Within hours of the Jan. 2 explosion at the Sago Mine that trapped and killed 12 men, some already believed lightning was the likely cause.

Powerful bolts had peppered nearby Buckhannon that morning, some striking close to the underground coal mine where two 13-man crews were just starting the day shift.

Two-and-a-half months later, the mine's owner said Tuesday it has evidence to prove the theory. Although it cannot fully explain how, International Coal Group Inc. officials said they believe electricity from above found some conduit into the earth, sparking methane gas that had accumulated in a worked-out, sealed-off chamber.

It was "unpredictable and highly unusual" and ordinarily hard to prove, said CEO Ben Hatfield.

ICG's investigation of the blast found what Hatfield believes is compelling evidence from three different clocks in three different locations.

At 6:26 a.m., professional weather watchers confirmed an unusually large lightning strike near the mine, he said. Some 70 miles away in Morgantown, a U.S. Geological Survey station confirmed a seismic event at Sago. And deep inside the mine, atmospheric alarms sounded, signaling the carbon monoxide that comes with fires and explosions.

One crew escaped the blast, but another was trapped some 260 feet underground for more than 41 hours. By the time rescue teams reached them, all but one had perished in the poisoned air. Survivor Randal L. McCloy Jr. is still recovering from brain damage, but was well enough Tuesday to leave his Morgantown rehabilitation hospital for a trip to his home in Simpson, where he spent three hours visiting with family.

Hatfield said ICG's investigation is not the final word on the explosion, but that he is confident a joint federal-state investigation also being undertaken will reach a similar conclusion.

Gov. Joe Manchin, a constant presence during the disaster, did not immediately weigh in on the company's findings and a spokeswoman said it would be premature to discuss them until the state-federal probe is finished.

Tony Oppegard, a former MSHA official, said he also wants to see the final ruling from federal investigators.

"If, in fact, that is the cause, that doesn't end the inquiry in terms of the company's liability," said Oppegard, now a Kentucky lawyer who represents coal miners in injury cases. "It's a frequent refrain when there's an accident to call it an act of God."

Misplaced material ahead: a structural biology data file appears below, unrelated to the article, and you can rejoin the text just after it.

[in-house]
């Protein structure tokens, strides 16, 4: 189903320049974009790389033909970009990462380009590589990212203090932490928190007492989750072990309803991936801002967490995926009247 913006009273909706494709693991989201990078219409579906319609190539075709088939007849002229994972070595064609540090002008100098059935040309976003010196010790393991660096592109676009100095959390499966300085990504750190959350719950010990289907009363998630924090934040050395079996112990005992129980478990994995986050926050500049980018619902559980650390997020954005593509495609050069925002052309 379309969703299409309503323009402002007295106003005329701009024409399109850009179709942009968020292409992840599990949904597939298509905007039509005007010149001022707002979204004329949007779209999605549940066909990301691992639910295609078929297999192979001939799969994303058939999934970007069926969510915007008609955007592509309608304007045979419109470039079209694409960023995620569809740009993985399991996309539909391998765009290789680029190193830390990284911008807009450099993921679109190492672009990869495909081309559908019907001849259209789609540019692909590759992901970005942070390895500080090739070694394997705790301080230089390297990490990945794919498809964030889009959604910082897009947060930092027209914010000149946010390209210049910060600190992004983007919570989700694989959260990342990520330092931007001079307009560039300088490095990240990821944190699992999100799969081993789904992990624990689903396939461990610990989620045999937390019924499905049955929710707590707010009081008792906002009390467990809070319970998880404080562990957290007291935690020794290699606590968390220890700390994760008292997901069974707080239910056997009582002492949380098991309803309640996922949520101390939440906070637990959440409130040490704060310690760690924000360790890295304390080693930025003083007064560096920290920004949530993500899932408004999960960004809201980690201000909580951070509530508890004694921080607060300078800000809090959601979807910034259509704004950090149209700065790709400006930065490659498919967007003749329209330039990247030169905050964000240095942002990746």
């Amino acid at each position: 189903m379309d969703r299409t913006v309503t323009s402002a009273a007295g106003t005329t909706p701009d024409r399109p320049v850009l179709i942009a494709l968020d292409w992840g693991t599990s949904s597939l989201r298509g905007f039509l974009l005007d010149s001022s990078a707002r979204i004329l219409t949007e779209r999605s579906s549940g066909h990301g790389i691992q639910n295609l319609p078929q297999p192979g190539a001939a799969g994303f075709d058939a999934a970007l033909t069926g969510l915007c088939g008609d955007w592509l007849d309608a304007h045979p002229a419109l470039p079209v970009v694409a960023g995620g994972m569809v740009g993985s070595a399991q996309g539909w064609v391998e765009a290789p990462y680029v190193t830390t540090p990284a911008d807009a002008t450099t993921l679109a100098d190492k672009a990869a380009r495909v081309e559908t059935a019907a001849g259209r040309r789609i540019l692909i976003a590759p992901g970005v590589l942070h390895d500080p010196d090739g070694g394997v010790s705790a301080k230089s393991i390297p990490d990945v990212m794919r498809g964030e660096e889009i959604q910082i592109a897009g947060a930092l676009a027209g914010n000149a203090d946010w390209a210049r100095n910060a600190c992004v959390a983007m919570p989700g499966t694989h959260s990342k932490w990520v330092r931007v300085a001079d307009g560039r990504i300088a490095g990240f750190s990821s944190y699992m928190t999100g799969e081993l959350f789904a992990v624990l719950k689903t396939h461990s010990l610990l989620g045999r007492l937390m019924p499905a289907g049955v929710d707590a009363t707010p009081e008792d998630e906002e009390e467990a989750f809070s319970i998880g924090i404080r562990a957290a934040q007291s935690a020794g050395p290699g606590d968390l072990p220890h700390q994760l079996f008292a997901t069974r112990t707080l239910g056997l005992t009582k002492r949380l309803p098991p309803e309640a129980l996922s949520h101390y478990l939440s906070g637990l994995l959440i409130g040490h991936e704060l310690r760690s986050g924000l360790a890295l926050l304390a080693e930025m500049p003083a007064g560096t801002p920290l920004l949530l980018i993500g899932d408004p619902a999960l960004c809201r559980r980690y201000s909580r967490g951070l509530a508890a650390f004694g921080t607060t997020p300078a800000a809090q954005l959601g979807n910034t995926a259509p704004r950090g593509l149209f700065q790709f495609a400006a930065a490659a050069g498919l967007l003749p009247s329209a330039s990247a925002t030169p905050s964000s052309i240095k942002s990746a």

Hatfield said ICG does not claim to have all the answers yet.

He said his investigators found no power source in the sealed area and no track or conveyor belt from the active parts of the mine extended into it. Steel mesh that had once lined the roof of the worked-out section had been removed, and there was no energized electrical equipment in the area.

One of the confirmed lightning strikes that morning was 300 feet from a utility pole that supplied power to the mine. ICG said it is possible an electrical charge entered the mine that way, perhaps traveling along a conveyor belt frame.

LuluBelle Jones, whose son Jesse died at Sago, said she is not surprised to hear lightning was the likely cause. "It's what we thought," she said.

Although the Mine Safety and Health Administration had cited the mine for 208 violations in the months leading up to the accident, Hatfield said the company's findings show that none of those violations was related to the blast.

The explosion took place behind 40-inch-thick seals designed to withstand 20 pounds per square inch of pressure. The seals were pulverized by forces the company believes were at least three times that.

Hatfield told The Associated Press late Tuesday that ICG will no longer install seals at Sago and will ventilate existing sealed areas with boreholes to the surface. In time, the company hopes to adopt a technology used in some other mining countries - pumping nitrogen into the abandoned areas to make the gases inert.

"We will not be constructing seals until we can be absolutely certain that an explosive environment is not being created," he said.

ICG bought the Sago Mine near Buckhannon from bankrupt Anker West Virginia Mining Co. last March. The operation has been producing coal since September 1999 and had 145 employees at the time of the accident.